Quiet Strength is my favorite. As an NFL head coach, Tony Dungy was under a microscope. His every move was analyzed and discussed nationally. He was often criticized for being too quiet. He was not a yeller and a screamer. There were no profanity-laced tirades at his practices. The national media and NFL fans in general could not understand this. As a High School head football coach, I always had a no profanity stance with my coaches and team. I was never much of a yeller. I will never forget reading Quiet Strength. I could easily relate to Coach Dungy’s temperament. I actually read Quiet Strength in 2007 while serving in the position of Head Football coach at Andalusia High School During a team function, I was asked by a booster how I had made it through 15 practices (he had been at all 15) and not said 1 cuss word. His question in and of itself was not shocking to me. I understand a lot of people expect that type of language. The shocking part for me was this particular team function we were attending was at a local church. Can’t make that stuff up. He was sure to let me know I was a little quieter than he had expected me to be.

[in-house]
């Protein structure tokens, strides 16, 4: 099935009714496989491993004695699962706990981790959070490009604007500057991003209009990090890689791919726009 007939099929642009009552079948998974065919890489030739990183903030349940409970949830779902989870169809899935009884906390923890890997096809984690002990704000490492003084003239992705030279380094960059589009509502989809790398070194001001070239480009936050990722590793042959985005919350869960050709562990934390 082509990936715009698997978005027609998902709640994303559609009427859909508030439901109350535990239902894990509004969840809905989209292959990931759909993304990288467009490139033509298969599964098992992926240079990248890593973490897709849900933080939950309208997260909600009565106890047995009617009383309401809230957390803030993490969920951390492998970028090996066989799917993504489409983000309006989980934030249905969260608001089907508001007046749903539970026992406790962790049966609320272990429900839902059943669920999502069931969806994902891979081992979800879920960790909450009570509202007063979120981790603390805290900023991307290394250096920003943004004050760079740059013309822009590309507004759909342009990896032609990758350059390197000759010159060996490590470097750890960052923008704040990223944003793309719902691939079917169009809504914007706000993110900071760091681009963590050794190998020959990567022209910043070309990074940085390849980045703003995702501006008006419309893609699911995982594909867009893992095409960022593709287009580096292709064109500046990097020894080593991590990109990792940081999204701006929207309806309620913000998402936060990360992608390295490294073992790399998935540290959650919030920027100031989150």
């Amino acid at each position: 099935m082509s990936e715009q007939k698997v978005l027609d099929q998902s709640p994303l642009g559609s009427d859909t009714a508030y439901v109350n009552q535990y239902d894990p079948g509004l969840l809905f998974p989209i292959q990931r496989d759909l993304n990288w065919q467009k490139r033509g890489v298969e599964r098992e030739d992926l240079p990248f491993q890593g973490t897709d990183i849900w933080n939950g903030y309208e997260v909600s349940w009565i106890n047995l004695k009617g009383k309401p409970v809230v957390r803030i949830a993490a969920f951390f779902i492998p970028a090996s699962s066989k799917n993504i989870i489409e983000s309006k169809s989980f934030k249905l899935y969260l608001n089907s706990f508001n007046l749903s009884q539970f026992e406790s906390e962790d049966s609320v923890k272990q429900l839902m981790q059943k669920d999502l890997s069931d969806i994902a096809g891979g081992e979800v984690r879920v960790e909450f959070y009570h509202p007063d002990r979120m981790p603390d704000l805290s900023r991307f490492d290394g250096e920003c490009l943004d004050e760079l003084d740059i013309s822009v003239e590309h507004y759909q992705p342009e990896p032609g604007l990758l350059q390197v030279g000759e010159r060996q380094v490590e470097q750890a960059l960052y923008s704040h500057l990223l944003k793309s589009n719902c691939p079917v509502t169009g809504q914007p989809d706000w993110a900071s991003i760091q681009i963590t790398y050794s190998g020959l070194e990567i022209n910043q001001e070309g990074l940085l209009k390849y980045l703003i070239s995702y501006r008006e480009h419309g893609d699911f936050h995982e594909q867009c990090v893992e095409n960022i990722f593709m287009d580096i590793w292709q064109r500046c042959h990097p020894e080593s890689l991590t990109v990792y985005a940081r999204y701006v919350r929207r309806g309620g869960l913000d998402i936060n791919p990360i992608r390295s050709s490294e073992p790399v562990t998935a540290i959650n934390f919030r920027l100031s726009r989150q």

Remember, LEAD is not spelled LOUD. Meek is not weak. There is something to be said about quiet confidence. The loudest voice in the room is not necessarily the one to be trusted. I love hearing Louie Simmons, legendary Westside Barbell founder, say “Big is not strong. Strong is strong.” I say leadership is leadership. It is not volume or force. It is not a title. It is not making people do something. It is helping people grow and become the best they can be so that they have the capacity to do. Leaders build capacity in others. Sometimes words are the last thing people need to get from a leader. It may be that jumping in with both feet in the trenches is necessary. Oh, and what about those hands? We can look to Nehemiah for that answer. No, LEAD is not spelled LOUD. Leadership is setting the vision, handling the ridicule while maintaining the course, and when necessary, fighting with one hand while building with the other.

Moving people from